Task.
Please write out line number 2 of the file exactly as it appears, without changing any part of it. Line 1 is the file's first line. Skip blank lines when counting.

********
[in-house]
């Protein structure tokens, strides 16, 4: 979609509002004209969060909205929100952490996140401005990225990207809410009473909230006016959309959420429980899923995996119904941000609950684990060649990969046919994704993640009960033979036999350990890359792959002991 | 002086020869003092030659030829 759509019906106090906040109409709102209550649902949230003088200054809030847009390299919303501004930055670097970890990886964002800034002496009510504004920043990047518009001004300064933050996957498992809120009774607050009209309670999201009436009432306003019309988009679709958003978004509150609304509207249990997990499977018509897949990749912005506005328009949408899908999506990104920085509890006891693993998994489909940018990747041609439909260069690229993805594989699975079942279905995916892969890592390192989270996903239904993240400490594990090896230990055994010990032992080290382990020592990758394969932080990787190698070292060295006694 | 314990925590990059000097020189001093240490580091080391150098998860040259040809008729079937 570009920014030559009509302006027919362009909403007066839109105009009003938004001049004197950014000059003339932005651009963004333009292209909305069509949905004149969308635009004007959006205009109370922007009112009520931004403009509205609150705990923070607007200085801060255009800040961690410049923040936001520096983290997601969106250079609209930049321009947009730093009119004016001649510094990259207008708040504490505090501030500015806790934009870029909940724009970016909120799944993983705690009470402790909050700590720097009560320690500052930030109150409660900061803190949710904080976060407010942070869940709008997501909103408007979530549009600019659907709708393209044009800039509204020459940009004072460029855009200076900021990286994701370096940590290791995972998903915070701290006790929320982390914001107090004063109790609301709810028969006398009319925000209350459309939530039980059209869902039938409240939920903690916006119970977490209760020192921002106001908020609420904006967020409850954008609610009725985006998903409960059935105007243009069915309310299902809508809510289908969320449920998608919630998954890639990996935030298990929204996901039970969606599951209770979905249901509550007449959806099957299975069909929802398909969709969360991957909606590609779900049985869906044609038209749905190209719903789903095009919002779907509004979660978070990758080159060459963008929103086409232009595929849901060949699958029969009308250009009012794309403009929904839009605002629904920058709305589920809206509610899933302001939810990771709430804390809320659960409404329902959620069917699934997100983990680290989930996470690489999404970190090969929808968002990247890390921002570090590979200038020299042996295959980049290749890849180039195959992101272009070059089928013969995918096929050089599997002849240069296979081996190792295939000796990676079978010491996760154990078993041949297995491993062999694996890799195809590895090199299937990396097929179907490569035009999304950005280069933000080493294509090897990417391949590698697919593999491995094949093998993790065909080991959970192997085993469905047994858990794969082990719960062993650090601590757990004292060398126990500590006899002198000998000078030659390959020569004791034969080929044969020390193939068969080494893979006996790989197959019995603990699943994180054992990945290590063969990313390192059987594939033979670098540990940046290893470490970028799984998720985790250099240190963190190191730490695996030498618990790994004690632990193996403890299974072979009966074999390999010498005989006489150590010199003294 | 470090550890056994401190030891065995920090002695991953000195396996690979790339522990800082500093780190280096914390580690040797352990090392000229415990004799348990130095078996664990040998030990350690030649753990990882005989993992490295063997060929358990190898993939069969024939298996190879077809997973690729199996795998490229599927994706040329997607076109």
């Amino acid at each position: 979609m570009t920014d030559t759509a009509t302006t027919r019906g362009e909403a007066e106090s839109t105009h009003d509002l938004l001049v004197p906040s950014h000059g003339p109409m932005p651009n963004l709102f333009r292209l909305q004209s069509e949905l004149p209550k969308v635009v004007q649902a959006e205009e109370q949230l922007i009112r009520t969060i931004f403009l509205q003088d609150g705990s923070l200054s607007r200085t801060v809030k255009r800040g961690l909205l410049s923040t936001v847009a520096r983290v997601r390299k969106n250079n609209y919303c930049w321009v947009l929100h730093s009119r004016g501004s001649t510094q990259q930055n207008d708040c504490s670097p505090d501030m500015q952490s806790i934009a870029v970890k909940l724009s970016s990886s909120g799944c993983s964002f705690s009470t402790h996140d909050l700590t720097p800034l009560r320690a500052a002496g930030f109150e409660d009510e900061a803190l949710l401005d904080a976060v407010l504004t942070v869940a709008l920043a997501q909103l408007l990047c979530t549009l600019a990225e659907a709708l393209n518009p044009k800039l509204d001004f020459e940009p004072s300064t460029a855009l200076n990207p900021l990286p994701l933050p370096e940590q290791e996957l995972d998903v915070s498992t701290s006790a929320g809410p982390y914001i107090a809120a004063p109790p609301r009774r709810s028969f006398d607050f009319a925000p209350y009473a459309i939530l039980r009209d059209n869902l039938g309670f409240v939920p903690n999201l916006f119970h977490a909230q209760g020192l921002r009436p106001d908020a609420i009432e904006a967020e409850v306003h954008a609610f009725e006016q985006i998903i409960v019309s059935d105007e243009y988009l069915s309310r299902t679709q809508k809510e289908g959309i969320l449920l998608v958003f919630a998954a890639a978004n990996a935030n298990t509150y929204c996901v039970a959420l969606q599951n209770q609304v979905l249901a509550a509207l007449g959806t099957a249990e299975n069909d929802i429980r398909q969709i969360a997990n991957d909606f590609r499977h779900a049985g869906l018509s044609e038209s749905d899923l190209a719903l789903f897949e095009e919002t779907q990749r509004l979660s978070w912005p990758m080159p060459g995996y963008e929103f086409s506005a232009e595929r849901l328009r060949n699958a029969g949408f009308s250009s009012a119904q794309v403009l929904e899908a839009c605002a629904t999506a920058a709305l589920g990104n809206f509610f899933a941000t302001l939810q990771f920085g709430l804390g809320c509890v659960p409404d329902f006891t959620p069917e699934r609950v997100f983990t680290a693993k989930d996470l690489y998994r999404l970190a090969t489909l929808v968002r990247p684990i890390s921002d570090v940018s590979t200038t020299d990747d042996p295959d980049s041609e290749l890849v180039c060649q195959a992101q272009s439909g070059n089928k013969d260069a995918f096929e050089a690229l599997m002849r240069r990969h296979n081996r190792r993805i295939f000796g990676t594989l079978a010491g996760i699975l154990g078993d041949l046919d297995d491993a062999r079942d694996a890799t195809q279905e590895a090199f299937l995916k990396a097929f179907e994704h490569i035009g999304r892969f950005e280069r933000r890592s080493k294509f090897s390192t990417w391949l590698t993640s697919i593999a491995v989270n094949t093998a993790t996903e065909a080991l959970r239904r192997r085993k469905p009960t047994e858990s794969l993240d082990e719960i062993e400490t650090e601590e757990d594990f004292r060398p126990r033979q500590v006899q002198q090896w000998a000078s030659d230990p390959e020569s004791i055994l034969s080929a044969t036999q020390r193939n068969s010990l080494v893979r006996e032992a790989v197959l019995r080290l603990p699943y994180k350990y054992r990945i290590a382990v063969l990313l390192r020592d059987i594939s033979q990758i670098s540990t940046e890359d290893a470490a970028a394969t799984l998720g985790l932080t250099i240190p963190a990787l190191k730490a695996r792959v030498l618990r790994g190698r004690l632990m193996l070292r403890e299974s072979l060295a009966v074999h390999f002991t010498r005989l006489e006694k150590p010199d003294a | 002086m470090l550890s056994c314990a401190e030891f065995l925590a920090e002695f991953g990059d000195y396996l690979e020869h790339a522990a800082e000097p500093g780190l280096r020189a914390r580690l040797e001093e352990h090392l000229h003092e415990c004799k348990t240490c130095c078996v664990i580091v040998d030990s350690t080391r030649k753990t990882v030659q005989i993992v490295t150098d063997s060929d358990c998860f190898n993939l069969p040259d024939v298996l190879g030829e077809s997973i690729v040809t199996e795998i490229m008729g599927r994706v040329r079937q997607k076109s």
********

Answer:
């Protein structure tokens, strides 16, 4: 979609509002004209969060909205929100952490996140401005990225990207809410009473909230006016959309959420429980899923995996119904941000609950684990060649990969046919994704993640009960033979036999350990890359792959002991 | 002086020869003092030659030829 759509019906106090906040109409709102209550649902949230003088200054809030847009390299919303501004930055670097970890990886964002800034002496009510504004920043990047518009001004300064933050996957498992809120009774607050009209309670999201009436009432306003019309988009679709958003978004509150609304509207249990997990499977018509897949990749912005506005328009949408899908999506990104920085509890006891693993998994489909940018990747041609439909260069690229993805594989699975079942279905995916892969890592390192989270996903239904993240400490594990090896230990055994010990032992080290382990020592990758394969932080990787190698070292060295006694 | 314990925590990059000097020189001093240490580091080391150098998860040259040809008729079937 570009920014030559009509302006027919362009909403007066839109105009009003938004001049004197950014000059003339932005651009963004333009292209909305069509949905004149969308635009004007959006205009109370922007009112009520931004403009509205609150705990923070607007200085801060255009800040961690410049923040936001520096983290997601969106250079609209930049321009947009730093009119004016001649510094990259207008708040504490505090501030500015806790934009870029909940724009970016909120799944993983705690009470402790909050700590720097009560320690500052930030109150409660900061803190949710904080976060407010942070869940709008997501909103408007979530549009600019659907709708393209044009800039509204020459940009004072460029855009200076900021990286994701370096940590290791995972998903915070701290006790929320982390914001107090004063109790609301709810028969006398009319925000209350459309939530039980059209869902039938409240939920903690916006119970977490209760020192921002106001908020609420904006967020409850954008609610009725985006998903409960059935105007243009069915309310299902809508809510289908969320449920998608919630998954890639990996935030298990929204996901039970969606599951209770979905249901509550007449959806099957299975069909929802398909969709969360991957909606590609779900049985869906044609038209749905190209719903789903095009919002779907509004979660978070990758080159060459963008929103086409232009595929849901060949699958029969009308250009009012794309403009929904839009605002629904920058709305589920809206509610899933302001939810990771709430804390809320659960409404329902959620069917699934997100983990680290989930996470690489999404970190090969929808968002990247890390921002570090590979200038020299042996295959980049290749890849180039195959992101272009070059089928013969995918096929050089599997002849240069296979081996190792295939000796990676079978010491996760154990078993041949297995491993062999694996890799195809590895090199299937990396097929179907490569035009999304950005280069933000080493294509090897990417391949590698697919593999491995094949093998993790065909080991959970192997085993469905047994858990794969082990719960062993650090601590757990004292060398126990500590006899002198000998000078030659390959020569004791034969080929044969020390193939068969080494893979006996790989197959019995603990699943994180054992990945290590063969990313390192059987594939033979670098540990940046290893470490970028799984998720985790250099240190963190190191730490695996030498618990790994004690632990193996403890299974072979009966074999390999010498005989006489150590010199003294 | 470090550890056994401190030891065995920090002695991953000195396996690979790339522990800082500093780190280096914390580690040797352990090392000229415990004799348990130095078996664990040998030990350690030649753990990882005989993992490295063997060929358990190898993939069969024939298996190879077809997973690729199996795998490229599927994706040329997607076109």